Australian nurse says country on the brink of collapse due to understaffed and overworked healthcare workers
By Arsenio Toledo // Sep 22, 2021

An Australian nurse is warning about a potential national health crisis as understaffed and overworked healthcare workers are struggling to cope with the country's surge in Wuhan coronavirus (COVID-19) patients.


Australia has become infamous in recent weeks because of its extreme coronavirus lockdown restrictions. The statements from nurses, doctors and other health practitioners in the country prove that none of the restrictions have worked to curb COVID-19 cases. (Related: Australian state launches new check-in system to track quarantined residents, those who fail to respond get a visit from cops.)

Lucy Murnane, a nurse working in Melbourne in the southeastern state of Victoria, spoke to the Australian television program Today on Monday about how hospitals are dealing with COVID-19 in the state. In her hospital, she said the nurses "are spent." She had just finished a 10-hour night shift when she spoke with the breakfast television program.

"We are struggling, to put it frankly," she said. "We've been struggling for a long time now. The start of the year saw the highest volume of presentations that we've ever had, and that was in a time where we weren't seeing really any COVID [cases]."

"We're very stressed. But we're just trying our best to look after each other," she added.

Murnane explained that the situation has been made worse in the state because many nurses have either left the healthcare industry entirely or resigned to assist the state's mass vaccination drive, which is offering higher pay than hospitals.

Other nurses have also resigned to seek employment in quarantine hotels and COVID-19 testing clinics.

"We're already at capacity," said Murnane. "We simply just don't have any beds and we don't have any nurses for those beds at the moment."

"We're feeling it already, and it's only going to get worse from here."

To compensate for the lack of nurses, Murnane explained that her hospital is preparing to use a "team nursing model." This will involve calling up physical therapists, social workers and even using students to join Murnane and the other trained nurses.

"Because we simply don't have enough nurses to probably cover the huge surge that's coming."

The current situation in Victoria is terrible, and experts modeling the state of the pandemic believe the situation will only get worse. Daily infections are expected to peak at the end of October, and then skyrocket again sometime in December.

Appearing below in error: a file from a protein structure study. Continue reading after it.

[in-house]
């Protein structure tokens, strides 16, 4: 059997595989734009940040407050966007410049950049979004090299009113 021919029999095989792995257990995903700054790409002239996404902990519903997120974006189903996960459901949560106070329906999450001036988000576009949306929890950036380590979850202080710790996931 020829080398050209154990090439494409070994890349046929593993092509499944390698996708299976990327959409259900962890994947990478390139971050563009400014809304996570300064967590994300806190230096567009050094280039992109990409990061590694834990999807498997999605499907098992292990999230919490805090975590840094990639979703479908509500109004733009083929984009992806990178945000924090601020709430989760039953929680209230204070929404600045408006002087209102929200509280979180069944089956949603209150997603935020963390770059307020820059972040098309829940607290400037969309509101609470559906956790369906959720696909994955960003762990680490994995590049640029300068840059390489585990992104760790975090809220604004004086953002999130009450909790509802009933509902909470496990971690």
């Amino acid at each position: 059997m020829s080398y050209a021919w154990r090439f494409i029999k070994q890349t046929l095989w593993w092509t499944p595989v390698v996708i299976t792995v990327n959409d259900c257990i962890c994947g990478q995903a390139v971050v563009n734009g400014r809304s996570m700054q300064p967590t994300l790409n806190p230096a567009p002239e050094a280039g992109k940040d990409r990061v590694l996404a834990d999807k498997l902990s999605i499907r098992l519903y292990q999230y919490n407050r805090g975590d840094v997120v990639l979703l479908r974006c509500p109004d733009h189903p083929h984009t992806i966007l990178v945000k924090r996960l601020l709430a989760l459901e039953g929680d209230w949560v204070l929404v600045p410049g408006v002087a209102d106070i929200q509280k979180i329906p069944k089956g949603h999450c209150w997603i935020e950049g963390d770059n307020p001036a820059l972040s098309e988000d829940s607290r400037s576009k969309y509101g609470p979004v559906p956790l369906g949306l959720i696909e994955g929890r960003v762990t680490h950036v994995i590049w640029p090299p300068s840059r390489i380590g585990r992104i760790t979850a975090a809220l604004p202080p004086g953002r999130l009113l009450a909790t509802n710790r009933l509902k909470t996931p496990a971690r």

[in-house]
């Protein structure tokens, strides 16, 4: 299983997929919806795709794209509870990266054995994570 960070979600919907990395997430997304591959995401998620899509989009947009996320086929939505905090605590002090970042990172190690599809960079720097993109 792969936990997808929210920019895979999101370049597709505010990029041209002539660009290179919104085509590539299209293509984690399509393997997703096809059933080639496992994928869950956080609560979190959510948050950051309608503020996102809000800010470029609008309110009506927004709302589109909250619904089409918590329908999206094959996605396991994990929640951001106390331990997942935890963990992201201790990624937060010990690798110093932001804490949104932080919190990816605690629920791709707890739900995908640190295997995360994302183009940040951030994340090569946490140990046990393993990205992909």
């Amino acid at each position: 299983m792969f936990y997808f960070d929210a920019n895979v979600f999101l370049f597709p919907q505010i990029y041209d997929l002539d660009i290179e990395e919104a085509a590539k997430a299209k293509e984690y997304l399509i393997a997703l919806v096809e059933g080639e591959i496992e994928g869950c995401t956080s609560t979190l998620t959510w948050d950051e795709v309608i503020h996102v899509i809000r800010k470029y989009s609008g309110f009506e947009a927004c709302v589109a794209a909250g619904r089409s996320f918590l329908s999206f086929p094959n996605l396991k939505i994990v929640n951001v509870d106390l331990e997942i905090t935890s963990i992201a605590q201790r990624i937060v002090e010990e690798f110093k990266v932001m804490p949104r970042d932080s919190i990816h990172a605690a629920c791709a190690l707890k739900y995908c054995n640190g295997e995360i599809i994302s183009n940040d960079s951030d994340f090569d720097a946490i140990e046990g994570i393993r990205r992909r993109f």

Murnane leading petition demanding better pay for nurses

Murnane has petitioned Victoria State Premier Daniel Andrews of the left-wing Labor Party to introduce a specialized COVID-19 disaster payment for nurses, believing this will help draw people back into hospitals.

"We need some kind of incentives, otherwise we won't get nurses back to the hospitals to help us with what's coming," she said.

"We're just, unfortunately, not going to get nurses back to hospitals based on the love of it anymore," added Murnane. "No nurse ever got into the healthcare system because of money. We all knew that – nursing isn't a well-paid job. But the love of it is just not there anymore because we are just exhausted. Victorian nurses are just spent."

In a previous interview, Murnane explained that she felt very frustrated because "we're constantly told that we're heroes and we're told that we're the backbone of the community, but we don't get treated like we're heroes. It feels like we're the forgotten ones."

Murnane has also rejected the possibility of a one-off special payment. She has instead called for the pay of nurses to correspond with the amount of work they are expected to do.

"Our wages do not equate to the work that we do," she said. "We are, I guess, as everyone has described, the backbones of hospitals, and we just do not get the pay that equates to what we do."

Murnane's petition received more than 4,000 signatures in less than a day. As of press time, it has nearly 50,000 signatures.

Learn more about the state of the coronavirus pandemic in Australia by reading the latest articles at

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